Unfortunately, Hi8 players are not in the mainstream anymore and so it is increasingly difficult to watch movies in this format. With tape degrading over time, the best way to preserve the memories they hold is to convert the videos to DVD.

Digital 8 to DVD

Digital8 or D8 is a consumer digital video tape design developed in 1999 by Sony. It is a combination of the older Hi8 tape with the DV codec. Digital8 equipment uses the same video cassettes as analog Hi8 equipment, but they differ regarding the fact that the audio/video signal for Digital8 is encoded digitally, using the industry standard DV codec.

As the digital8 format uses the DV codec this means they have identical audio and video specifications. As a result, Digital8 to DVD transfers are produced with excellent quality.

Mini DV to DVD

MiniDV is a digital video tape format which uses the same compression as DV and was very popular for recording home movies. Most small camcorders sold from around the year 2000 and onwards would have used the MiniDV digital video tape format.  MiniDV cassettes were 65 x 48 x 12 mm and the record time was 60 minutes (13gb standard play) or 90 minutes (extended/long play). 80/120 minute tapes were also available.

Again, the degrading quality of film means there is no better time to transfer your MiniDV to DVD. Varying temperatures and dust all play a factor in the degrading your video’s quality, so save your memories and transfer them to DVD.

Beta Max to DVD

Betamax is a video cassette recording technology that uses magnetic tape 1/2 inch (1.27 cm) in width. It was originally developed by Sony in Japan. The Betamax cassette was physically smaller than a VHS cassette and had less recording time than VHS cassettes. The format is now virtually obsolete, though an updated variant of the format called Betacam, is still used by the television industry.

Greater wear occurs on a Betamax tape compared with VHS which shortens the life of the cassette. It is, therefore, important to transfer the Betamax tapes to a more stable format such as DVD. As with all tapes, we will carefully convert and transfer the old format so that you can continue to watch the footage in the future.

U-Matic to DVD

U-Matic was first released to the general public in 1971 and was one of the first video formats to contain the videotape inside a cassette compared to the open reel style of the other systems. U-Matic tapes are also commonly called 3/4 tapes due to their width. Unlike most other tape formats, the supply and take-up reels in the cassette turn in opposite directions during playback, fast-forward, and rewind as one reel would run clockwise while the other would run anti-clockwise.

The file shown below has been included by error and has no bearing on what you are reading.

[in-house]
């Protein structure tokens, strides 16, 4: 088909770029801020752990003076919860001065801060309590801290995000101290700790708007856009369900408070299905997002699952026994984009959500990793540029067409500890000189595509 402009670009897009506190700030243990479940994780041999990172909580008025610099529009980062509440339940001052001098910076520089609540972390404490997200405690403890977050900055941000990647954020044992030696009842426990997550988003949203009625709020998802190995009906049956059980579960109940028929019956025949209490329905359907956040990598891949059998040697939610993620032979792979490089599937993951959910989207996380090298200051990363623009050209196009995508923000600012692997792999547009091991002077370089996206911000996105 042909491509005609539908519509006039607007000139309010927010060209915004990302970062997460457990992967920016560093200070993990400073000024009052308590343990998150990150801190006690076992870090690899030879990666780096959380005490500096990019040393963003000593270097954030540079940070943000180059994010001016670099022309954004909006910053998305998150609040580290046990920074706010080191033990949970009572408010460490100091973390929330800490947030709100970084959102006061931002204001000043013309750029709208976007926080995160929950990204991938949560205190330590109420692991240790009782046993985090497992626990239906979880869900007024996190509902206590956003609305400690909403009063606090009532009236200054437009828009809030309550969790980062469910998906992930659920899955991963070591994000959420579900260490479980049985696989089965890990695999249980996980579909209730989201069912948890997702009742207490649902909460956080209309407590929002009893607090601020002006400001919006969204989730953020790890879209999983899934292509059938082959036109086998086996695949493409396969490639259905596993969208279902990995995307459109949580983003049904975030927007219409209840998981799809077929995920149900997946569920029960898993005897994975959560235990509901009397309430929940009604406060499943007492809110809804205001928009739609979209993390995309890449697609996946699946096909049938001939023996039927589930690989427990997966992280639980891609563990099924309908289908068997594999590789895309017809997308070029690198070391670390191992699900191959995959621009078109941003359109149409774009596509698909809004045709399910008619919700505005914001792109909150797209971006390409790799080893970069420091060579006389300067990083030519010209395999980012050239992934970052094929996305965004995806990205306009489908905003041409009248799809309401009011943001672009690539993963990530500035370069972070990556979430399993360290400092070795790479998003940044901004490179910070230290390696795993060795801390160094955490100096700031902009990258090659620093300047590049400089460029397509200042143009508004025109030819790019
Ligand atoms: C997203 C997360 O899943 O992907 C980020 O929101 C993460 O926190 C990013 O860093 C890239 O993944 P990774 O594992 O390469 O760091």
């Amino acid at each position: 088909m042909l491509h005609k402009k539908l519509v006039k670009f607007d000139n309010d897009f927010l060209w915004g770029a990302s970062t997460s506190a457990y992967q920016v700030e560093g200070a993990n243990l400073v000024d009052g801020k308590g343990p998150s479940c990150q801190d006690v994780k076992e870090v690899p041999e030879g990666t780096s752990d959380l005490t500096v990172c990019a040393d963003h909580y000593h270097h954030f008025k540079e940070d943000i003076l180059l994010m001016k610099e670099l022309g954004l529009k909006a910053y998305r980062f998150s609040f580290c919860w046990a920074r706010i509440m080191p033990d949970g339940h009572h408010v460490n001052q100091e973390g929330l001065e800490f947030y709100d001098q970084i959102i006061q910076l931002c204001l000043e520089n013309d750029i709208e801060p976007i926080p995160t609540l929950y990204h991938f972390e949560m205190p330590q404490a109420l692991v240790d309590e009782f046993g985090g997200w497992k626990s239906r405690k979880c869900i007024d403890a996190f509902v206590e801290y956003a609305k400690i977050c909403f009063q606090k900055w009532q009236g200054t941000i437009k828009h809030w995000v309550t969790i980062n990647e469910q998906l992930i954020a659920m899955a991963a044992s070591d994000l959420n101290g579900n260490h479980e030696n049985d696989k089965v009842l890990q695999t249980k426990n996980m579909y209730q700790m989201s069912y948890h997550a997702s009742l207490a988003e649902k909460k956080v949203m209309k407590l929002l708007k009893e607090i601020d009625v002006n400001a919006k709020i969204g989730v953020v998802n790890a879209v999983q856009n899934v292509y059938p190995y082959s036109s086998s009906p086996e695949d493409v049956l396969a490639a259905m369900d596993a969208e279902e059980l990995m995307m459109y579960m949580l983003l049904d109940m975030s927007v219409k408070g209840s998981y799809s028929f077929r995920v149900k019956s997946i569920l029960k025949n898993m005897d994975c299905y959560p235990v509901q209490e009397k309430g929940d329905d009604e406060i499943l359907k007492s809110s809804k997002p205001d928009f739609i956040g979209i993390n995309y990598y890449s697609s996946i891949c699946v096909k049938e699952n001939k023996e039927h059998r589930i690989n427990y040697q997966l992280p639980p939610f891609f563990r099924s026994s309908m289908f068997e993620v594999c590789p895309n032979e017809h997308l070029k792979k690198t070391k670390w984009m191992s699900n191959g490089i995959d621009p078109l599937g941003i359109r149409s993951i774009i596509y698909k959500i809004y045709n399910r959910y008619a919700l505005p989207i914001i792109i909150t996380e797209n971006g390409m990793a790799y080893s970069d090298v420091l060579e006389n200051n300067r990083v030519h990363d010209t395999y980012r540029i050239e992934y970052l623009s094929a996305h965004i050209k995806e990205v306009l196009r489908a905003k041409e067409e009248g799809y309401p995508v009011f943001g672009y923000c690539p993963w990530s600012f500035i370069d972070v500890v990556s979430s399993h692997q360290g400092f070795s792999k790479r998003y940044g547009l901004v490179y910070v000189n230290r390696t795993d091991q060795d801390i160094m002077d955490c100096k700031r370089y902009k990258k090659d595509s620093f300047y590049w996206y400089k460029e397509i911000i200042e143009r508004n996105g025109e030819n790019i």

The U-Matic tapes are another system that is no longer used in everyday recording and had to give way to the digital age. Happy Ireland Productions will take your old U-Matic tapes and transfer them to DVD so that you can enjoy them again. Our trained staff transfer all formats in-house to ensure the highest of standards.


HDV is a format for recording of high-definition video on DV cassette tape originally developed by JVC and supported by Sony, Canon, and Sharp. Created as an affordable high-definition format for digital camcorders, HDV quickly caught on with many amateur and professional videographers due to its low cost, portability, and image quality acceptable for many professional productions. HDV was a step up from mini DV and used a 16:9 widescreen format, with a resolution of 1280 x 720 pixels. This is a substantial improvement over Mini DV, which recorded video in a 4:3 format, with a maximum resolution of 500 horizontal lines.

With these older formats becoming increasingly obsolete, now is the time to convert your videos into a system that you can watch easily.

Helical Scan to DVD

Helical Scan was a method of recording information onto magnetic tape and was used to record TV programs in the 1960s, and by several storage sellers in high-end tape backup products. It is the same technology used in digital audio tapes and began in the VCR arena. It uses a spinning read/write head and diagonal tracks. Unfortunately, the recording and playback heads touch the tape, and an IBM scientist concluded in the mid-1990s that helical-scan cartridges can start to deteriorate after being used from 50 to 250 times.

If you are worried about the longevity of any of your film formats, then bring them to Happy Ireland so that we can transfer them to DVD. We will also restore and repair the film where possible while cutting out any blank scenes. Contact us today.